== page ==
# Introduction To Haskell

Lecture 2

(["lists", "tuples"], "and data types")

### Using These Slides

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### Jumping into GHCi

Make Haskell your calculator for the next few months
``````
Prelude> 4317 * 103
444651
``````
``````
Prelude> let x = 3.0
Prelude> let y = 4.0
Prelude> sqrt( x^2 + y^2 )
5.0
``````
``````
Prelude> 2^1000
10715086071862673209484250490600018105614048117055336074437503883703510511249361224931983788156958581275946729175531468251871452856923140435984577574698574803934567774824230985421074605062371141877954182153046474983581941267398767559165543946077062914571196477686542167660429831652624386837205668069376
``````

## Functions are Everywhere

``````
Prelude> (+) 2 3
5
``````

f(2, 3) = 2 + 3 = 5

``````
Prelude> (^) 3 4
81
``````

g(3, 4) = 3^4 = 81

### Bool

``````
Prelude> (True && False) || False
``````
``````
False
``````
``````
Prelude> True && 1
``````
``````
ERROR!
``````
``````
Prelude> 30 < 31
True
``````

### if ... then ... else ...

Lets define a function `royal`

``````
Prelude> let royal p = if p>9000 then True else False
Prelude> royal 9001
True
``````

Lets also define a related function `peasant`

``````
Prelude> let peasant p = not (royal p)
Prelude> peasant 9001
False
``````

Reusing code is easy

## Lists

The most common data type in Haskell

# [☺, ☹, ☺]

• elements are comma-separated
• surrounded by square brackets [ ... ]
• an empty list is simply []

### Try it out

``````
Prelude> [3,1,5,3]
[3,1,5,3]
``````
``````
Prelude> ["list","of","strings"]
["list","of","strings"]
``````

The elements must be of the same type

``````
Prelude> [1,2,3,"a","bb","ccc"]
ERROR!
``````

### Enumeration

Start at 1, end at 10

``````
Prelude> [1..10]
[1,2,3,4,5,6,7,8,9,10]
``````

Start at 1, count up by 0.25, end at 4

``````
Prelude> [1, 1.25 .. 4.0]
[1.0,1.25,1.5,1.75,2.0,2.25,2.5,2.75,3.0,3.25,3.5,3.75,4.0]
``````

### List Operators

#### Concatenation (++)

``````
Prelude> let l1 = [1,2,3]
Prelude> let l2 = [4,5,6]
Prelude> l1 ++ l2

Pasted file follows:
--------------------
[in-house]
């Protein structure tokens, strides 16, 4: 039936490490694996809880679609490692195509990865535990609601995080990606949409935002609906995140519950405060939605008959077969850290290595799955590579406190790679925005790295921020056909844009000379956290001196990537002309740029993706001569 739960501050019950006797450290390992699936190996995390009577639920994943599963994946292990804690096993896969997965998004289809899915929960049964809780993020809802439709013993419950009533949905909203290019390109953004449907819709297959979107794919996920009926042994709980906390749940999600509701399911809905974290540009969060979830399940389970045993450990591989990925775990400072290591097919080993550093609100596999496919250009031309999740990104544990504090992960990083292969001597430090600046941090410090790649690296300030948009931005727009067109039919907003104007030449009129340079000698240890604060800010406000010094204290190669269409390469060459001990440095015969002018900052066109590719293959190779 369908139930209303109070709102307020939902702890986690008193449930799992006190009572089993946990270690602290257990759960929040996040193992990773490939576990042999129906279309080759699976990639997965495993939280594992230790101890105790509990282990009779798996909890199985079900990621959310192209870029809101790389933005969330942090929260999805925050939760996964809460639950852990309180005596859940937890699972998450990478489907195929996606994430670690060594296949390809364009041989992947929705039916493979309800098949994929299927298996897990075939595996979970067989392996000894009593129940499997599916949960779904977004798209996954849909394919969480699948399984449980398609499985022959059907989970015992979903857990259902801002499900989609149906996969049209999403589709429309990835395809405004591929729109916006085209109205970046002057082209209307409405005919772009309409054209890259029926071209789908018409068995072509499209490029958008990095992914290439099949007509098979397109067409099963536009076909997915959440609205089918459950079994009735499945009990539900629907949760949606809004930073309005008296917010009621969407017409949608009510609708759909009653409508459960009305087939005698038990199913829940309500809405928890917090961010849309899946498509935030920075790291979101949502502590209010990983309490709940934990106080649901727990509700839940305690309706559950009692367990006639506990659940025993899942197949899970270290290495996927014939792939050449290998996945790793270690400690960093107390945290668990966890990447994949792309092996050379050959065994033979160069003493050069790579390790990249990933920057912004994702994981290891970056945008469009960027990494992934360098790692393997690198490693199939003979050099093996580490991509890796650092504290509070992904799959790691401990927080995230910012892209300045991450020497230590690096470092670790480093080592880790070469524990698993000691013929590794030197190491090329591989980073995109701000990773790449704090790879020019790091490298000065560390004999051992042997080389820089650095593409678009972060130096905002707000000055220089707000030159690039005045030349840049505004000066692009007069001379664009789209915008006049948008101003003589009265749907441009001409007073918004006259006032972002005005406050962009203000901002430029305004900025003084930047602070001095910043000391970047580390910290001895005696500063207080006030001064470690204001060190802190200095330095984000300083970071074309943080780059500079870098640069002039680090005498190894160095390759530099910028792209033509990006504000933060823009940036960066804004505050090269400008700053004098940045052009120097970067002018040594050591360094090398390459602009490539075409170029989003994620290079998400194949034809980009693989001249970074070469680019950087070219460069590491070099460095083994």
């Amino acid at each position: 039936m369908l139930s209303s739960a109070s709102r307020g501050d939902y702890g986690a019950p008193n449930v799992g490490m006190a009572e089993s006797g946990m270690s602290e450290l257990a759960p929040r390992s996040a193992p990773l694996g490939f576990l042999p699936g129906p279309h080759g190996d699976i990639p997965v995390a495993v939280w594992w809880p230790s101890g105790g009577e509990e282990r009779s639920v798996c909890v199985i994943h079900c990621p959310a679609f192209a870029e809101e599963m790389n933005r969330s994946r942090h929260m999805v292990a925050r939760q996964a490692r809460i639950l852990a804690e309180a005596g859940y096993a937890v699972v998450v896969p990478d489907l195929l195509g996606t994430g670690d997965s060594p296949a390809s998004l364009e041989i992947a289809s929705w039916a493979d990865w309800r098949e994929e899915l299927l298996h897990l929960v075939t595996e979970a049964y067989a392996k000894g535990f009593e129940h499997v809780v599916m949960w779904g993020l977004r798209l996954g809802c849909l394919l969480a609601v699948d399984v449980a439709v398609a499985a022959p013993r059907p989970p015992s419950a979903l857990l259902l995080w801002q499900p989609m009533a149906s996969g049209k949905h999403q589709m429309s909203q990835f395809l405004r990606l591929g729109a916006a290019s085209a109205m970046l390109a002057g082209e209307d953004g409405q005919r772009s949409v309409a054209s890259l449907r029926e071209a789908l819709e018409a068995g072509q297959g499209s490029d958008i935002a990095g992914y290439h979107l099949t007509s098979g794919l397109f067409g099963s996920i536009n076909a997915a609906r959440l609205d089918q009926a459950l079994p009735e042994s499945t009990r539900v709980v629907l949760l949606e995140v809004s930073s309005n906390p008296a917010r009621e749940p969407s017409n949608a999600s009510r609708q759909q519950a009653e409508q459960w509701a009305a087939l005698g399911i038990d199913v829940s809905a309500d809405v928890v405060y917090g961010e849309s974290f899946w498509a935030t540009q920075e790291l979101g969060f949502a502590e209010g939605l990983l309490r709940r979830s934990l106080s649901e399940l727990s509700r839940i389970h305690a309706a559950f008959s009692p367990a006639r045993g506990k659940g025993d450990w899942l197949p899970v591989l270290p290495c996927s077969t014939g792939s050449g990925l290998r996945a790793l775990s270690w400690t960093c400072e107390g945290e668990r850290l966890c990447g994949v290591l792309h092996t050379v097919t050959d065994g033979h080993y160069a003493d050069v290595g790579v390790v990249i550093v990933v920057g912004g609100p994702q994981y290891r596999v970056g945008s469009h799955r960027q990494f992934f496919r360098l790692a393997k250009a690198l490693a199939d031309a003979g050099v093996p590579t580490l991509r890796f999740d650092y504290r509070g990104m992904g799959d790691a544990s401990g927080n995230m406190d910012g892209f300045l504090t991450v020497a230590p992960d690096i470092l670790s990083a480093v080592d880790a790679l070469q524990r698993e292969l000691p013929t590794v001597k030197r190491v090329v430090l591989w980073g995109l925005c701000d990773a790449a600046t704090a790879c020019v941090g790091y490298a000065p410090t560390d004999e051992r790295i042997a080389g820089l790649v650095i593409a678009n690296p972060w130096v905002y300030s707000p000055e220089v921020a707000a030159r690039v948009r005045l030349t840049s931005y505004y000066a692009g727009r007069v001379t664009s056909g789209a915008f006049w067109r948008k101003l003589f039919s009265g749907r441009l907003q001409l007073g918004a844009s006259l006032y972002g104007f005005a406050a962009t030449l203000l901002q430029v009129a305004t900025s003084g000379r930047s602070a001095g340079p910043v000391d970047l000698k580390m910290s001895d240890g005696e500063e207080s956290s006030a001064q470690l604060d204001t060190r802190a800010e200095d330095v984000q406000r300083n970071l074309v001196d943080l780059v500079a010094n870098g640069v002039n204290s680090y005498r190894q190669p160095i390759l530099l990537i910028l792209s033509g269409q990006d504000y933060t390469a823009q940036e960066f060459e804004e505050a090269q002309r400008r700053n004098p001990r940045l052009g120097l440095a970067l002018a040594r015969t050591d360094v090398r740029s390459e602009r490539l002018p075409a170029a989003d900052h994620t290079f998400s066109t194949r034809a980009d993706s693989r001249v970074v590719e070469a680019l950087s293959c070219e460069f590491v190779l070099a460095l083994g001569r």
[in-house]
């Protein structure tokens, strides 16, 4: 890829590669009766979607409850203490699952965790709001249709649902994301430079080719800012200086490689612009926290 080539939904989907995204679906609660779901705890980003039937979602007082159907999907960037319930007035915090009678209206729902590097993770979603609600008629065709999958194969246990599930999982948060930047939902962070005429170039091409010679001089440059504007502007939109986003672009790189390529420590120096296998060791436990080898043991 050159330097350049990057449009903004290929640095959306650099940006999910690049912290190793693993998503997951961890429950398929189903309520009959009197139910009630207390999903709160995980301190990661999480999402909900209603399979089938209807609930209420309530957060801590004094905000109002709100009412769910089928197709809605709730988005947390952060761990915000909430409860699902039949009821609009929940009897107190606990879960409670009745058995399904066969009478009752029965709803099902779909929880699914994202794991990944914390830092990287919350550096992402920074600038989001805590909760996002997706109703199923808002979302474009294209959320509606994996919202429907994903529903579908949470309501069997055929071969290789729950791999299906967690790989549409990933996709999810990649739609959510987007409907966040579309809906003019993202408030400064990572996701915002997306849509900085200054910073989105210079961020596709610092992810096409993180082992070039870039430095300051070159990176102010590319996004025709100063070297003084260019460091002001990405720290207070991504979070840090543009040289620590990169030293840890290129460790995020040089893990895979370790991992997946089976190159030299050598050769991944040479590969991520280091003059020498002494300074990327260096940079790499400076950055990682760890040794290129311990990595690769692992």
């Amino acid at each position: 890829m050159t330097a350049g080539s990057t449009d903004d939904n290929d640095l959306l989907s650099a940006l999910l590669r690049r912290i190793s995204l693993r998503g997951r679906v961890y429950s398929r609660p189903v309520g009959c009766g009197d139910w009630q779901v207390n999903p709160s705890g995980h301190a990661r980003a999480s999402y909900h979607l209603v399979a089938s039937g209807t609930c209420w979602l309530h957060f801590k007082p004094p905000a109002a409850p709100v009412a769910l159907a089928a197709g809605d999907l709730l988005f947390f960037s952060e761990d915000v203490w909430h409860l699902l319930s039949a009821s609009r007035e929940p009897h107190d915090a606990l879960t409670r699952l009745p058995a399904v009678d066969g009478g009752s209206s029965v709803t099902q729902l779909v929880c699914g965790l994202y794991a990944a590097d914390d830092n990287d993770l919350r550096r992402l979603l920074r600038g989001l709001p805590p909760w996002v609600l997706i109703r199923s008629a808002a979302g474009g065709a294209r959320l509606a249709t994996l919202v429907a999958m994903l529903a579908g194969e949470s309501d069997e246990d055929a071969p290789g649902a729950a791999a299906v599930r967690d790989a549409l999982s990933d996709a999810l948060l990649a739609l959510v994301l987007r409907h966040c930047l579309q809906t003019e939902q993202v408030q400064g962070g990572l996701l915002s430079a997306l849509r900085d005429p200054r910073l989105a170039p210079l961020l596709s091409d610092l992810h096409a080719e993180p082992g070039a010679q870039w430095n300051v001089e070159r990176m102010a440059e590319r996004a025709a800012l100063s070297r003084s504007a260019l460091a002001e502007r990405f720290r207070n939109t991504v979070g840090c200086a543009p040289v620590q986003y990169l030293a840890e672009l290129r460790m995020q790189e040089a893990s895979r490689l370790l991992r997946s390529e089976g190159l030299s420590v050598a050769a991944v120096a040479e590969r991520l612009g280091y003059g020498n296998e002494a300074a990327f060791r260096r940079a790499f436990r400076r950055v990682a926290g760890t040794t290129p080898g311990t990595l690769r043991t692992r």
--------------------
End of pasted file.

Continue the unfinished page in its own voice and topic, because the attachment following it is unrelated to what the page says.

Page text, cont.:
[1,2,3,4,5,6]
``````

#### Construct (:)

``````
Prelude> 0 : [1,2,3]
[0,1,2,3]
``````

### Almost Everything is a function

``````
Prelude> let l1 = [1,2,3]
Prelude> let l2 = [4,5,6]
Prelude> (++) l1 l2
[1,2,3,4,5,6]
``````
``````
Prelude> (:) 0 [1,2,3]
[0,1,2,3]
``````

In fact, a list is formally defined like this

``````
Prelude> [1,2,3] == (:) 1 ((:) 2 ((:) 3 []))
True
``````
Gross! We'll put that away. I'm so sorry.

### String

A String is just a list of characters.

``````
Prelude> "wahoo" == ['w', 'a', 'h', 'o', 'o']
True
``````

So (++) and (:) work on strings too.

### True or False?

``````
Prelude> "" == []
``````
``````
True
``````
``````
Prelude> 'a':"bc" == ['a', 'b', 'c']
``````
``````
True
``````
``````
Prelude> 6:"789" == "6789"
``````
``````
ERROR!
``````

### Useful List Functions

• `head` returns the first element of a list

• `tail` returns the remaining elements of a list

• `last` returns the last element of a list

• `init` returns everything but the last element
• image © Miran Lipovača: Learn You a Haskell

### Reverse a List

Create a file `myfunction.hs`

and write a function to reverse a list

``````
rev [] = []

``````

run `ghci` and load the file

``````
[1 of 1] Compiling Main             ( myfunction.hs, interpreted )
Ok, modules loaded: Main.

*Main> rev "hello"
"olleh"
``````

## Hoogle

The Prelude package comes with many functions.

Reuse, reuse, reuse!

`reverse` is already implemented for you!

## List Comprehension

Let S be a set, and p(x) be a predicate.

Mathematically, we can write the following statement.

`∀x∈S, p(x)`

Haskell allows a similar notation

`[ x | x ← S, p x ]`

← is pronounced "drawn from"

`p x` is called a guard

### What's the output?

``````
Prelude> [ x+5 | x <- [1,2,3] ]
``````
``````
Prelude> [ x | x <- [2..10], 10 `mod` x  == 0]
``````
``````
Prelude> [ team ++ " " ++ player |
team   <- ["red", "blue"],
player <- ["soldier", "pyro", "scout"] ]
``````

## Tuples

A tuple is a binding of data types

It's comma-separated, just like lists

A tuple is surrounded by ( ... )

• `(1, 2)`
• `("lol", "wut")`
• `(40, "forty")`
• `("Coins", [1, 5, 10, 25])`

### Accessing Tuple Elements

• `fst` retrieves the first element

``````
Prelude> fst (1,2)
1
``````
• `snd` retrieves the second element

``````
Prelude> snd (1,2)
2
``````

### Tuple Examples

``````
Prelude> [ (n, even n) | n <- [1..4] ]
[(1,False),(2,True),(3,False),(4,True)]
``````

``````
Prelude> [(a,b,c) | c<-[1..10], b<-[1..c], a<-[1..b]
, a^2 + b^2 == c^2]
[(3,4,5),(6,8,10)]
``````

## Editors

Grab one of these editors, and start hacking!

# Homework

## Think Differently

1. Write 2 different implementations of factorial

``````
facA n = ...

facB n = ...
``````
2. Save the file as `fac.hs` and run it using GHCi

3. Fill out this week's form